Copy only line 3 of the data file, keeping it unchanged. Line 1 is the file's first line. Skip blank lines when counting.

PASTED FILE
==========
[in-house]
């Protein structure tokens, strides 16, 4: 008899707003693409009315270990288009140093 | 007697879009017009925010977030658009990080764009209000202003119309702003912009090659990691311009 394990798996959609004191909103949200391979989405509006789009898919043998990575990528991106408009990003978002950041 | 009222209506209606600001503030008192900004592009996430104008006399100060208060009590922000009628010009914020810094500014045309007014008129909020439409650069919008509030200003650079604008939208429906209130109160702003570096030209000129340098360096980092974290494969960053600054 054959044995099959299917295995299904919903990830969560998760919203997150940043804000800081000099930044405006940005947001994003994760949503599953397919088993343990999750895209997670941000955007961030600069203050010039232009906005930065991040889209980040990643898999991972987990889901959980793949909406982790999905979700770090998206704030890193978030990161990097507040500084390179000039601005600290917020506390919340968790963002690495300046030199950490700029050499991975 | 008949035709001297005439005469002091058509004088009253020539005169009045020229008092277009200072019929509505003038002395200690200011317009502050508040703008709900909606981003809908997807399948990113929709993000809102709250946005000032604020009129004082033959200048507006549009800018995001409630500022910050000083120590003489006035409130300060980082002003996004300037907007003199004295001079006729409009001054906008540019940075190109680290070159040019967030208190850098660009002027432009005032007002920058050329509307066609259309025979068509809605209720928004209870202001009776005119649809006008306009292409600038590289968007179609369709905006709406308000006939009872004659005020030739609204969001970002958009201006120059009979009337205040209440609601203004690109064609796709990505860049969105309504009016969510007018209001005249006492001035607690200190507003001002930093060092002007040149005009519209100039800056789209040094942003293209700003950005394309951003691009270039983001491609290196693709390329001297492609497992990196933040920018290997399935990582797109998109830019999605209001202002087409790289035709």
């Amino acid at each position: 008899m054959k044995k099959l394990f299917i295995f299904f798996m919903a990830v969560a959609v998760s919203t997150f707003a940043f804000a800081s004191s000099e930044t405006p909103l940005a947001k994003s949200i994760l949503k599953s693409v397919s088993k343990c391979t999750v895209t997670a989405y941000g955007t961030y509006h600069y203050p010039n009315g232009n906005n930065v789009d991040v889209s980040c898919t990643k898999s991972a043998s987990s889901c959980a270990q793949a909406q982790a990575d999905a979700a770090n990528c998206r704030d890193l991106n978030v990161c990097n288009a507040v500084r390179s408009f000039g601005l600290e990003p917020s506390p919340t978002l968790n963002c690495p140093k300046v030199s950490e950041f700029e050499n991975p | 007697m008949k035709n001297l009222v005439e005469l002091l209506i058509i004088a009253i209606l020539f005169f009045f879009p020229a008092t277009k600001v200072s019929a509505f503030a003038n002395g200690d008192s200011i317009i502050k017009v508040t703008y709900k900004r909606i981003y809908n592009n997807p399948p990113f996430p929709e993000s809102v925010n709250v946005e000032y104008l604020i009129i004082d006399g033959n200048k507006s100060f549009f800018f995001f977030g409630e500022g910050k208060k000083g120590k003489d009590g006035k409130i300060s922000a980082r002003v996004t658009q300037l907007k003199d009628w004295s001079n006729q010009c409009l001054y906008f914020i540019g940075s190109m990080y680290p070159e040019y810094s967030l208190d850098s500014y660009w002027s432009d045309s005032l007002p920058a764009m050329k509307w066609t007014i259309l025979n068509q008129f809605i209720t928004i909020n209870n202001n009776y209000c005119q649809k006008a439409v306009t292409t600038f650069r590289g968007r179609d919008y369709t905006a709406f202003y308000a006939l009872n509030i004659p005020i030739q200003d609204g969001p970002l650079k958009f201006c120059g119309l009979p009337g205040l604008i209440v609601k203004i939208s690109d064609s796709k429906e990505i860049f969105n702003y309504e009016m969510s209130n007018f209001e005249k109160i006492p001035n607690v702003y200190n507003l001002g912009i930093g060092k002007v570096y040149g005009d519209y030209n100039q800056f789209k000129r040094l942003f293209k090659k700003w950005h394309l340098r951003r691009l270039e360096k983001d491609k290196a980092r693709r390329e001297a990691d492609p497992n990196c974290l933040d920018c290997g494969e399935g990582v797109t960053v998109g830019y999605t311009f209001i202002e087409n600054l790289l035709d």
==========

């Amino acid at each position: 008899m054959k044995k099959l394990f299917i295995f299904f798996m919903a990830v969560a959609v998760s919203t997150f707003a940043f804000a800081s004191s000099e930044t405006p909103l940005a947001k994003s949200i994760l949503k599953s693409v397919s088993k343990c391979t999750v895209t997670a989405y941000g955007t961030y509006h600069y203050p010039n009315g232009n906005n930065v789009d991040v889209s980040c898919t990643k898999s991972a043998s987990s889901c959980a270990q793949a909406q982790a990575d999905a979700a770090n990528c998206r704030d890193l991106n978030v990161c990097n288009a507040v500084r390179s408009f000039g601005l600290e990003p917020s506390p919340t978002l968790n963002c690495p140093k300046v030199s950490e950041f700029e050499n991975p | 007697m008949k035709n001297l009222v005439e005469l002091l209506i058509i004088a009253i209606l020539f005169f009045f879009p020229a008092t277009k600001v200072s019929a509505f503030a003038n002395g200690d008192s200011i317009i502050k017009v508040t703008y709900k900004r909606i981003y809908n592009n997807p399948p990113f996430p929709e993000s809102v925010n709250v946005e000032y104008l604020i009129i004082d006399g033959n200048k507006s100060f549009f800018f995001f977030g409630e500022g910050k208060k000083g120590k003489d009590g006035k409130i300060s922000a980082r002003v996004t658009q300037l907007k003199d009628w004295s001079n006729q010009c409009l001054y906008f914020i540019g940075s190109m990080y680290p070159e040019y810094s967030l208190d850098s500014y660009w002027s432009d045309s005032l007002p920058a764009m050329k509307w066609t007014i259309l025979n068509q008129f809605i209720t928004i909020n209870n202001n009776y209000c005119q649809k006008a439409v306009t292409t600038f650069r590289g968007r179609d919008y369709t905006a709406f202003y308000a006939l009872n509030i004659p005020i030739q200003d609204g969001p970002l650079k958009f201006c120059g119309l009979p009337g205040l604008i209440v609601k203004i939208s690109d064609s796709k429906e990505i860049f969105n702003y309504e009016m969510s209130n007018f209001e005249k109160i006492p001035n607690v702003y200190n507003l001002g912009i930093g060092k002007v570096y040149g005009d519209y030209n100039q800056f789209k000129r040094l942003f293209k090659k700003w950005h394309l340098r951003r691009l270039e360096k983001d491609k290196a980092r693709r390329e001297a990691d492609p497992n990196c974290l933040d920018c290997g494969e399935g990582v797109t960053v998109g830019y999605t311009f209001i202002e087409n600054l790289l035709d």